November 30, 2015

Senate of the Philippines, Official Seal

Juan Ponce Enrile


Levy on generators

The Proposed P0.40/kwh levy on business self-generators

The Proposed P0.40/kwh levy on business self-generators

  1. Self-generators have been forced to invest in expensive generating equipment because of the failure of Napocor and the distribution utilities to provide satisfactory electric service.

    Why they should be know penalized with a universal levy every time they had to use their generators?

  2. Self-generation is an inalienable right that comes with the constitutional right to property and ownership just like the right to build a deep well and pump your own water, the right to grow your own food, mill your own rice, and ride your bike instead of a public transport.

  3. On top of that, under Rule 6 Section 4, if you own a generator;

    1. You must register in 90 days.

    2. Self-generators, regardless of size, must comply with the technical and financial standards to be prescribed by ERC.

    3. Secure a certificate of compliance from the ERC before you operate.

  4. Self-generators must now put electric meters on their generators and the Transco will send meter readers regularly to assess the universal charge due.

  5. The "non-by passable" concept of universal levy does not apply to the Philippines because of the existence of a big self-generation sector that came into being because of the power crisis in the early 1990's.

  6. Universal levy should be applied only to grid supplied power and services.


Is it fair to penalize them with a universal levy?

  • Self-generators as a group is a major sector in power & consumption that is largely the country's last line of a protection against total power failure and grid-service inadequacies. Without these self-financed generators the country's industry and commerce would grind to a halt. Yet, the EIRA and its draft IRR is effectively penalizing self-generators by charging them universal levy approx P0.40 per kwh.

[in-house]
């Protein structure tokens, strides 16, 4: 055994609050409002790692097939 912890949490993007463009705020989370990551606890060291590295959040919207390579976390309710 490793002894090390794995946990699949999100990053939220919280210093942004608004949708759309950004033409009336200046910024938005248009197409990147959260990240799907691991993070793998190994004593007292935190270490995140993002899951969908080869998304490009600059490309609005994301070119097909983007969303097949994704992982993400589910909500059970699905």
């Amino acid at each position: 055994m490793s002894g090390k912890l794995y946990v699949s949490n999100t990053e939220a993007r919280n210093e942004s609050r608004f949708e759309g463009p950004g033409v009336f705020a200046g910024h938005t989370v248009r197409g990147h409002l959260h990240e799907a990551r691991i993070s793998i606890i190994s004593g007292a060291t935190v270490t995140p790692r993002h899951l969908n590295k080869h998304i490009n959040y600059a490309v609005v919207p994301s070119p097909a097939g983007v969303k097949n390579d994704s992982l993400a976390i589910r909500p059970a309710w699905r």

• Self- generators are self-practicing businessmen who had to invest precious funds in generating equipment because competitive, reliable, and/or quality power is not assured by the utilities and the government.
  • There are at least 1,500 mw of self-generating and stand-by power in the country; approximately 1,000 mw of which are in the Meralco franchise area.
  • These are mostly diesel engines ranging in capacity from 20kw to 10mw that are used for standby or peaking power, running up to 10 hours a day. There are also solar, windmill, and mini-hydro generators in the 5 to 50 kw range.
  • Most manufacturers, commercial establishments, buildings, resorts, hospitals, private schools, have their own generators at least for stand-by power.


  1. EIRA - Mentions self-generators in two areas.

    1. Section 34 Universal Charge
      "Any end-user or self-generating entity not connected to a distribution utility shall remit its corresponding universal charge directly to the Transco."

    2. Sec. 43 (i) (ERC) Allow Transco to charge user fees for ancillary service to all electric power industry participants or self-generating entities connected to the grid.

    3. Self-generating is not defined by RA 9136.

  2. Self-Generation Coverage Under the Draft IRR (Nov. 14,2001)

    1. Rule 5 Definition of Terms

      "KKKK" "Self-Generation Facility" refers to a power generation facility owned and constructed by an end user for such end-users own consumption or internal use excluding generating sets for households use or those falling below the threshold level fixed by the ERC for this purpose."

    2. Rule 6 Generation Sector

      Section 4 (f) "A self-generation company shall remit directly to Transpo the corresponding universal charge set by the ERC. In relation to this, Transco shall have access to the customer side of the meter in order to determine the utilization of such generation facility for the purpose of assessing the corresponding universal charge as provided in Rule 19.

      b.1 Section 1 Guiding Principle

      No person may engage in generation of electricity as a generation company unless such person has received Certificate of Compliance from the ERC authorizing such person to operate facilities used in generating of electricity.

      b.2 Section 2

      These rules apply to all facilities used or to be used for the generation of electricity including…(VIII)… "Self-generation facilities".

      b.3 Section 4